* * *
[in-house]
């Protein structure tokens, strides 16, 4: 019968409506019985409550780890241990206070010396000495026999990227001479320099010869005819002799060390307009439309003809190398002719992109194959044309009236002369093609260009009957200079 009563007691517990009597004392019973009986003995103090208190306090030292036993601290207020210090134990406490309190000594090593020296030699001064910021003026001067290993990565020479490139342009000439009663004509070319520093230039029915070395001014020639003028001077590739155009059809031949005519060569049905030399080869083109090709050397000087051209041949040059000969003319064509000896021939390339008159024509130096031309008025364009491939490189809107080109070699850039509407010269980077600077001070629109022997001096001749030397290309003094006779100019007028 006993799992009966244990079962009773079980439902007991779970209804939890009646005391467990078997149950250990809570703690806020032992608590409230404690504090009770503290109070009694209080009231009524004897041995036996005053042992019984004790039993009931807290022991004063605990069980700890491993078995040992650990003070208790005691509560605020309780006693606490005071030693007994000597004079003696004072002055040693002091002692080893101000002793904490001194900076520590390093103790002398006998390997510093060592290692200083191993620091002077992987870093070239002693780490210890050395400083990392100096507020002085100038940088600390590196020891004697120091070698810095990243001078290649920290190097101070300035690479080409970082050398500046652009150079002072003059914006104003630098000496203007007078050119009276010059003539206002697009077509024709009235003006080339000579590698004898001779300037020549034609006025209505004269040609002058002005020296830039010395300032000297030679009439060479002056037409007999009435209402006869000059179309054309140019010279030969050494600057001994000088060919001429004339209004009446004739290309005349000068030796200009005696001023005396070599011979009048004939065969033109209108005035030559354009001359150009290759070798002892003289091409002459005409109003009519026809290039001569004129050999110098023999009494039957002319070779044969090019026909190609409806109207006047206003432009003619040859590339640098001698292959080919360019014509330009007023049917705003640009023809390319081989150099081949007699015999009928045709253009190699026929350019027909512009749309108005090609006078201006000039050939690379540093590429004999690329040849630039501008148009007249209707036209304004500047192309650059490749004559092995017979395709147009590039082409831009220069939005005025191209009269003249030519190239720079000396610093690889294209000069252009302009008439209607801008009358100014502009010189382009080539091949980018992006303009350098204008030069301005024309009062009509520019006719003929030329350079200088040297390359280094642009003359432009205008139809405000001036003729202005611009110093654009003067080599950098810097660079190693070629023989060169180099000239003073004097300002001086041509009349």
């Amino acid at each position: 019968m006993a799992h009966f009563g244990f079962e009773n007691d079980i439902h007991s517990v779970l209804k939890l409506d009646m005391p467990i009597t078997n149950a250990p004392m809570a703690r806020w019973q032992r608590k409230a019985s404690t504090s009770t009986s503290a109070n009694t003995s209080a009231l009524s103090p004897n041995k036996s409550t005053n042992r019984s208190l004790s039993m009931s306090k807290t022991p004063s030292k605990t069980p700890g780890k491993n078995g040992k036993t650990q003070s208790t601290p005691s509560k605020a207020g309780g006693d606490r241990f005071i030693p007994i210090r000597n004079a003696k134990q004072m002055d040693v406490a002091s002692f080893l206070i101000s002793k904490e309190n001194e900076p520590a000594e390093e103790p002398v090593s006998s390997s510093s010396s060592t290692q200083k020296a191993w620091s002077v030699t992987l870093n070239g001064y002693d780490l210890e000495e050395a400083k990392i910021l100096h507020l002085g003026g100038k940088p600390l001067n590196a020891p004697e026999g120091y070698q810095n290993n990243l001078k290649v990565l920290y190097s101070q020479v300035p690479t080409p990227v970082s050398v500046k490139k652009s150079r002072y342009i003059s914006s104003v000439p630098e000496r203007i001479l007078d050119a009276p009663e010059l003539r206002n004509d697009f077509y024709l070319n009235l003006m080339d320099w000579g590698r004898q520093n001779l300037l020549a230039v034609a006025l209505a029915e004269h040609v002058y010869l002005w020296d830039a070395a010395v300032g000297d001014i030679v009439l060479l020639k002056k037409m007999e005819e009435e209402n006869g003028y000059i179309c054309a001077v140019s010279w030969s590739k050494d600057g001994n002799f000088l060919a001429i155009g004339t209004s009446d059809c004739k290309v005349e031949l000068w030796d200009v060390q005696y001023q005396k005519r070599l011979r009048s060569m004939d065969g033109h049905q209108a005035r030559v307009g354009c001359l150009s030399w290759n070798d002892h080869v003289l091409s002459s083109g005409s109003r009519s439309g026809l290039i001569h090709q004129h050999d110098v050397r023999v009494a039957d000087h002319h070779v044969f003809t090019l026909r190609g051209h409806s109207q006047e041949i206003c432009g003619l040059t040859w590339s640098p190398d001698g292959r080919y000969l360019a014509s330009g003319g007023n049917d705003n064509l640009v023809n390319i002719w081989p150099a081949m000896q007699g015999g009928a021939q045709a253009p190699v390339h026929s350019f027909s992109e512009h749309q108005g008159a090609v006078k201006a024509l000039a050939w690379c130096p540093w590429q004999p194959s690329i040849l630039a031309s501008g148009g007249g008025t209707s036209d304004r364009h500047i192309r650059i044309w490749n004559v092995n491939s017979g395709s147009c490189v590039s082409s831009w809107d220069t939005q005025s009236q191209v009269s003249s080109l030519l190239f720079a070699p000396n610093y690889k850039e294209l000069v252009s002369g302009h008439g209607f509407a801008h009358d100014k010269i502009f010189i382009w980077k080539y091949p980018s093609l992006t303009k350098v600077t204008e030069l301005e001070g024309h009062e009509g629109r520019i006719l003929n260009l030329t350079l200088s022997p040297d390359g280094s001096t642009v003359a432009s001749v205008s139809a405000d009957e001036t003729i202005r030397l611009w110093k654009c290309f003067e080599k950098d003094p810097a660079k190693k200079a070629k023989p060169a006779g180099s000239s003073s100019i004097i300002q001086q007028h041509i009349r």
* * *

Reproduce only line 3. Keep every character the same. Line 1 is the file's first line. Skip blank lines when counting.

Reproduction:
């Amino acid at each position: 019968m006993a799992h009966f009563g244990f079962e009773n007691d079980i439902h007991s517990v779970l209804k939890l409506d009646m005391p467990i009597t078997n149950a250990p004392m809570a703690r806020w019973q032992r608590k409230a019985s404690t504090s009770t009986s503290a109070n009694t003995s209080a009231l009524s103090p004897n041995k036996s409550t005053n042992r019984s208190l004790s039993m009931s306090k807290t022991p004063s030292k605990t069980p700890g780890k491993n078995g040992k036993t650990q003070s208790t601290p005691s509560k605020a207020g309780g006693d606490r241990f005071i030693p007994i210090r000597n004079a003696k134990q004072m002055d040693v406490a002091s002692f080893l206070i101000s002793k904490e309190n001194e900076p520590a000594e390093e103790p002398v090593s006998s390997s510093s010396s060592t290692q200083k020296a191993w620091s002077v030699t992987l870093n070239g001064y002693d780490l210890e000495e050395a400083k990392i910021l100096h507020l002085g003026g100038k940088p600390l001067n590196a020891p004697e026999g120091y070698q810095n290993n990243l001078k290649v990565l920290y190097s101070q020479v300035p690479t080409p990227v970082s050398v500046k490139k652009s150079r002072y342009i003059s914006s104003v000439p630098e000496r203007i001479l007078d050119a009276p009663e010059l003539r206002n004509d697009f077509y024709l070319n009235l003006m080339d320099w000579g590698r004898q520093n001779l300037l020549a230039v034609a006025l209505a029915e004269h040609v002058y010869l002005w020296d830039a070395a010395v300032g000297d001014i030679v009439l060479l020639k002056k037409m007999e005819e009435e209402n006869g003028y000059i179309c054309a001077v140019s010279w030969s590739k050494d600057g001994n002799f000088l060919a001429i155009g004339t209004s009446d059809c004739k290309v005349e031949l000068w030796d200009v060390q005696y001023q005396k005519r070599l011979r009048s060569m004939d065969g033109h049905q209108a005035r030559v307009g354009c001359l150009s030399w290759n070798d002892h080869v003289l091409s002459s083109g005409s109003r009519s439309g026809l290039i001569h090709q004129h050999d110098v050397r023999v009494a039957d000087h002319h070779v044969f003809t090019l026909r190609g051209h409806s109207q006047e041949i206003c432009g003619l040059t040859w590339s640098p190398d001698g292959r080919y000969l360019a014509s330009g003319g007023n049917d705003n064509l640009v023809n390319i002719w081989p150099a081949m000896q007699g015999g009928a021939q045709a253009p190699v390339h026929s350019f027909s992109e512009h749309q108005g008159a090609v006078k201006a024509l000039a050939w690379c130096p540093w590429q004999p194959s690329i040849l630039a031309s501008g148009g007249g008025t209707s036209d304004r364009h500047i192309r650059i044309w490749n004559v092995n491939s017979g395709s147009c490189v590039s082409s831009w809107d220069t939005q005025s009236q191209v009269s003249s080109l030519l190239f720079a070699p000396n610093y690889k850039e294209l000069v252009s002369g302009h008439g209607f509407a801008h009358d100014k010269i502009f010189i382009w980077k080539y091949p980018s093609l992006t303009k350098v600077t204008e030069l301005e001070g024309h009062e009509g629109r520019i006719l003929n260009l030329t350079l200088s022997p040297d390359g280094s001096t642009v003359a432009s001749v205008s139809a405000d009957e001036t003729i202005r030397l611009w110093k654009c290309f003067e080599k950098d003094p810097a660079k190693k200079a070629k023989p060169a006779g180099s000239s003073s100019i004097i300002q001086q007028h041509i009349r």